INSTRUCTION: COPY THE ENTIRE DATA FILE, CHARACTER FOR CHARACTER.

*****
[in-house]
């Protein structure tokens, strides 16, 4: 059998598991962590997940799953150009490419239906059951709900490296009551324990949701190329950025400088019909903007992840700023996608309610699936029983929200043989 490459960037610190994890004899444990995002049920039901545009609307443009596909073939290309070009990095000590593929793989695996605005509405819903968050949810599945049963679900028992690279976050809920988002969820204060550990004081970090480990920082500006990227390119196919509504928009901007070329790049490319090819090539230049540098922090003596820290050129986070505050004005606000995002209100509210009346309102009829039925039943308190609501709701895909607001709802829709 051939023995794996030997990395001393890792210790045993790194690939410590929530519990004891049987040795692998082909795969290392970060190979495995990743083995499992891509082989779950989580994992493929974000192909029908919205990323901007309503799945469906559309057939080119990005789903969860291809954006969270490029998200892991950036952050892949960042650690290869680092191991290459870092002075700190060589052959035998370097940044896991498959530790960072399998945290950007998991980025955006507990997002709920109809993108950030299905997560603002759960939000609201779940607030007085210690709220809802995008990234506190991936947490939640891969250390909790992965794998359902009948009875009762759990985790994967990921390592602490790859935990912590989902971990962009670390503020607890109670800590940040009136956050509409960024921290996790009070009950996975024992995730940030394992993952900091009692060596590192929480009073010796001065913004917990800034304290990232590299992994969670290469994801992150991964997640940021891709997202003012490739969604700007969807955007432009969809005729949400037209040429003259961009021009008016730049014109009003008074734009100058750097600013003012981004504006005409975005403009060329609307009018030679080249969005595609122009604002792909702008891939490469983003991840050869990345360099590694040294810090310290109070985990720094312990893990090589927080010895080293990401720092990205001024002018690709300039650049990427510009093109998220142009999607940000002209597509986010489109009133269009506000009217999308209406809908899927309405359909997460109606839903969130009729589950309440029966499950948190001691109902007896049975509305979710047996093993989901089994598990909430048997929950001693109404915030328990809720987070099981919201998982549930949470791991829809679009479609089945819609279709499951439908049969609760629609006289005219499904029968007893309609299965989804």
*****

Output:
[in-house]
């Protein structure tokens, strides 16, 4: 059998598991962590997940799953150009490419239906059951709900490296009551324990949701190329950025400088019909903007992840700023996608309610699936029983929200043989 490459960037610190994890004899444990995002049920039901545009609307443009596909073939290309070009990095000590593929793989695996605005509405819903968050949810599945049963679900028992690279976050809920988002969820204060550990004081970090480990920082500006990227390119196919509504928009901007070329790049490319090819090539230049540098922090003596820290050129986070505050004005606000995002209100509210009346309102009829039925039943308190609501709701895909607001709802829709 051939023995794996030997990395001393890792210790045993790194690939410590929530519990004891049987040795692998082909795969290392970060190979495995990743083995499992891509082989779950989580994992493929974000192909029908919205990323901007309503799945469906559309057939080119990005789903969860291809954006969270490029998200892991950036952050892949960042650690290869680092191991290459870092002075700190060589052959035998370097940044896991498959530790960072399998945290950007998991980025955006507990997002709920109809993108950030299905997560603002759960939000609201779940607030007085210690709220809802995008990234506190991936947490939640891969250390909790992965794998359902009948009875009762759990985790994967990921390592602490790859935990912590989902971990962009670390503020607890109670800590940040009136956050509409960024921290996790009070009950996975024992995730940030394992993952900091009692060596590192929480009073010796001065913004917990800034304290990232590299992994969670290469994801992150991964997640940021891709997202003012490739969604700007969807955007432009969809005729949400037209040429003259961009021009008016730049014109009003008074734009100058750097600013003012981004504006005409975005403009060329609307009018030679080249969005595609122009604002792909702008891939490469983003991840050869990345360099590694040294810090310290109070985990720094312990893990090589927080010895080293990401720092990205001024002018690709300039650049990427510009093109998220142009999607940000002209597509986010489109009133269009506000009217999308209406809908899927309405359909997460109606839903969130009729589950309440029966499950948190001691109902007896049975509305979710047996093993989901089994598990909430048997929950001693109404915030328990809720987070099981919201998982549930949470791991829809679009479609089945819609279709499951439908049969609760629609006289005219499904029968007893309609299965989804």